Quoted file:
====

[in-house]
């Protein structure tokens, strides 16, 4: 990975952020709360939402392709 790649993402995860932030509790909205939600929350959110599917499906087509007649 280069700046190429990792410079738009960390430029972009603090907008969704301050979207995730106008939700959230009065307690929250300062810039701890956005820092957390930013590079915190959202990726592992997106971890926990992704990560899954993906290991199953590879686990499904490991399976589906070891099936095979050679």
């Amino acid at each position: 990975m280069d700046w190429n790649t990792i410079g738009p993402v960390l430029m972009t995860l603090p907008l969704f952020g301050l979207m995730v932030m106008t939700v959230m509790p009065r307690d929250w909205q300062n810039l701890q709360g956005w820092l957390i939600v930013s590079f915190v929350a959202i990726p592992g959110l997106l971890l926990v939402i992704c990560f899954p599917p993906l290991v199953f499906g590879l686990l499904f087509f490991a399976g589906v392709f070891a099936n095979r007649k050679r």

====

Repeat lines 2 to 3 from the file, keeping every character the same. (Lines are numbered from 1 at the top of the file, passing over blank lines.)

């Protein structure tokens, strides 16, 4: 990975952020709360939402392709 790649993402995860932030509790909205939600929350959110599917499906087509007649 280069700046190429990792410079738009960390430029972009603090907008969704301050979207995730106008939700959230009065307690929250300062810039701890956005820092957390930013590079915190959202990726592992997106971890926990992704990560899954993906290991199953590879686990499904490991399976589906070891099936095979050679």
């Amino acid at each position: 990975m280069d700046w190429n790649t990792i410079g738009p993402v960390l430029m972009t995860l603090p907008l969704f952020g301050l979207m995730v932030m106008t939700v959230m509790p009065r307690d929250w909205q300062n810039l701890q709360g956005w820092l957390i939600v930013s590079f915190v929350a959202i990726p592992g959110l997106l971890l926990v939402i992704c990560f899954p599917p993906l290991v199953f499906g590879l686990l499904f087509f490991a399976g589906v392709f070891a099936n095979r007649k050679r």